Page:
This is partly personal preference, but pretty common use of the term "pattern welded" .... I don't call composites such as san mai construction "pattern welded." This is because the various layers are not manipulated for highly visible effects in the finished piece that would not otherwise be there without some form of twisting, grinding, etc. that enhance it in a primarily cosmetic way. For example, many smiths still embed hardened tool steel within hand crafted axe edges to create an effective "composite construction." We typically don't call this "pattern welded" though. Many of the migration era European swords and spear pieces exhibit obvious and intensive manipulation of the layers, and very deliberate arrangement of multiple adjacent sections of material that was patterned in different contrasting ways. They are not strictly random, and having worked at this some, I can tell you that it exacts a high level of material investment, planning, and attention to forging, welding, and heat treat steps in order to pull off a result that is good mechanically and cosmetically!


Well I don't totally agree.
You're right, it's all a question of words, and sometimes "pattern welded" is used to distinguish the steel structure from cruscible steel, the first one being made by forge welding, not the second. So, "pattern welded" could be found, even for simple layered composite steel. Moreover, the more complex structures you're speaking of have their own specific names : twisted patterns, mosaic damascus steel, explosion...
From my point of view, what justifiies the "pattern welded" name is either the fact of multiplying steel layers by folding and welding a number of times, whatever you may do next, or the decorative intention. "Composite" is more likely do be used in cas of multi-parts construction, but not a high number or decorative only layering.
And yes, about the sword structure shown above, this is rather a composite than a pattern welded structure.
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Karl Schlesien





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PostPosted: Mon 22 Nov, 2010 6:01 pm    Post subject:         Reply with quote

Timo thank you for the dirrection, it is very helpful.
I have done a lot of bronze casting and I find this technique of interest.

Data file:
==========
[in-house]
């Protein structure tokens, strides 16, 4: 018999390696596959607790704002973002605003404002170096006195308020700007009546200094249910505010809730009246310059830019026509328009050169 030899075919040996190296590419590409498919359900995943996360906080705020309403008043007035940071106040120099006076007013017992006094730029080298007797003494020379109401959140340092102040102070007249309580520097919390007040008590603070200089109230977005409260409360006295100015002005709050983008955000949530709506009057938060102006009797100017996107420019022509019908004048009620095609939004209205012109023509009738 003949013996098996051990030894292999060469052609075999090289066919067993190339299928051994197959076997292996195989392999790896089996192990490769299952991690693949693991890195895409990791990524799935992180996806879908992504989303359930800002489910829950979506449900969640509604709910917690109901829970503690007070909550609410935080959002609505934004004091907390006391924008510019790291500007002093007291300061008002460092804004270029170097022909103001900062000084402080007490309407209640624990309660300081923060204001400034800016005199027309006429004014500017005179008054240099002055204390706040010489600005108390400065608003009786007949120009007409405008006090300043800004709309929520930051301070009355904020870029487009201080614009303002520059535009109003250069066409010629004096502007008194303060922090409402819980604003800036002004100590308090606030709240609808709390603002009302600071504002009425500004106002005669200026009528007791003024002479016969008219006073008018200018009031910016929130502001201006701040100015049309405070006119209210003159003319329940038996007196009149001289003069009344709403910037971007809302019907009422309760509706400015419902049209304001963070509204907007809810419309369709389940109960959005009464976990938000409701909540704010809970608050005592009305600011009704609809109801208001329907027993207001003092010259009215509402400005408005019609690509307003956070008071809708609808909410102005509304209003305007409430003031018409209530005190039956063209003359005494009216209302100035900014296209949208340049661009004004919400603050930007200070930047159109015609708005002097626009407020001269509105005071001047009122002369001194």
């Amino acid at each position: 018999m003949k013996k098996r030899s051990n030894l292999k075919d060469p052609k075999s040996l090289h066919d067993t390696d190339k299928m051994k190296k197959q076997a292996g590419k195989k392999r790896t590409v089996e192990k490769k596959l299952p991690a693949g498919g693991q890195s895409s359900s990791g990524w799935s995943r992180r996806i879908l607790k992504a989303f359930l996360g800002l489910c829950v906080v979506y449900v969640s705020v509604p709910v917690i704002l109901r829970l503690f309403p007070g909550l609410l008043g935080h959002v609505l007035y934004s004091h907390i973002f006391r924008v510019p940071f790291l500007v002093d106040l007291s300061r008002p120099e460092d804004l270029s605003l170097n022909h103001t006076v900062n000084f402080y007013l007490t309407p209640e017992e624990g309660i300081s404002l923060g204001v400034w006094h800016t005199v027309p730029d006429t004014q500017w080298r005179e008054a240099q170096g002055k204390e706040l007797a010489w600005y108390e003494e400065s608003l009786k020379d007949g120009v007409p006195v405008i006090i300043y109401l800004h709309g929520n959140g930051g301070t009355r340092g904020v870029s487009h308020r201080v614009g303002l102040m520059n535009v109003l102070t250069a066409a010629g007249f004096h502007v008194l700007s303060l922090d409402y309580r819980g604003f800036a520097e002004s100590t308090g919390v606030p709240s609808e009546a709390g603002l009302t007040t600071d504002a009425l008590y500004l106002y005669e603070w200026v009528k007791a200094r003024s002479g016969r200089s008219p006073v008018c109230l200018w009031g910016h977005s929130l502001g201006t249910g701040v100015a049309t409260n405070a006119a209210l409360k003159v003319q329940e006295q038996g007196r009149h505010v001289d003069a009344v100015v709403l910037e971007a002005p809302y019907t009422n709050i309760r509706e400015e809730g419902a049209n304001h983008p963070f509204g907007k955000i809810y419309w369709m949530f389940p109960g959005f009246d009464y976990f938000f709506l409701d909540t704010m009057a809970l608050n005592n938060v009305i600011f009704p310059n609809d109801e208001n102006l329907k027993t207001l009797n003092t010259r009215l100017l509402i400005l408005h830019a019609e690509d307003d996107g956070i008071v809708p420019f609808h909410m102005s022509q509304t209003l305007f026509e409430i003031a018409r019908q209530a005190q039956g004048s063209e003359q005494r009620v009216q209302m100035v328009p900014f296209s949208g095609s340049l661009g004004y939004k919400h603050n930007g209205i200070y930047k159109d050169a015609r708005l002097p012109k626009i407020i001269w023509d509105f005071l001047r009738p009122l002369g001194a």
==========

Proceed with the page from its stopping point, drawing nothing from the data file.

"I am wondering what is considered "pattern welded" in the context of this post? "

I belive this is called the tangential aside, ("The aside element represents content that is tangentially related to the content that forms the main textual flow of a document").
And we have walked off the original subject.
But the road this thread take is very interesting is it not? If there is a problem then may it be split off to another subject.

By my questions I did not wish to "highjack" the orriginal topic.
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Timo Nieminen




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PostPosted: Mon 22 Nov, 2010 6:02 pm    Post subject:         Reply with quote

Jared Smith wrote:
I am wondering what is considered "pattern welded" in the context of this post?


These certainly aren't, since they're not welded. Even if they were, welded edge and sanmei would only be pattern welded by the most liberal of definitions.

But I'd say that composite construction of this type is a precursor of composite iron/steel welded construction, which is a precursor of pattern welded construction. The point being if that composite construction predates the iron age in China, one shouldn't be surprised to see very early pattern welded blades from China (e.g., the ring pommel dao I mentioned in my first post).

"In addition to being efficient, all pole arms were quite nice to look at." - Cherney Berg, A hideous history of weapons, Collier 1963.
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Karl Schlesien





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PostPosted: Mon 22 Nov, 2010 6:12 pm    Post subject:         Reply with quote

So we are back to wootz then. Here is a good place to study old wootz metallurgy.


Sword Forum International > Communities > Bladesmiths, Blacksmiths, Artisans and Professionals > Metallurgical Studies Question and Answer Forum

Tschuss!
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Jared Smith




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PostPosted: Mon 22 Nov, 2010 8:32 pm    Post subject:         Reply with quote

Timo Nieminen wrote:


These certainly aren't, since they're not welded. Even if they were, welded edge and sanmei would only be pattern welded by the most liberal of definitions.

But I'd say that composite construction of this type is a precursor of composite iron/steel welded construction, which is a precursor of pattern welded construction. The point being if that composite construction predates the iron age in China, one shouldn't be surprised to see very early pattern welded blades from China (e.g., the ring pommel dao I mentioned in my first post).


I won't pretend to even know how this prevails. The wootz subject is the most elusive of them all for me. "Pattern welded" in a roughly 500 to 700 year span of European era span is pretty different from most Asian examples. The region of Damascus supposedly overlapped it with great skill, but the number of examples I just happen to be aware of that imply mechanical manipulation of known methods is very few. It is really hard to get any consensus on heuristic reproduction of wootz. Forging technique, and drilling, filling grooves, etc. have an obvious influence, but how it was originally done remains debated. Most modern artisans can't reproduce a specific cosmetic effect with consistency in "chemical wootz" today very despite modern metallurgical knowledge advantages.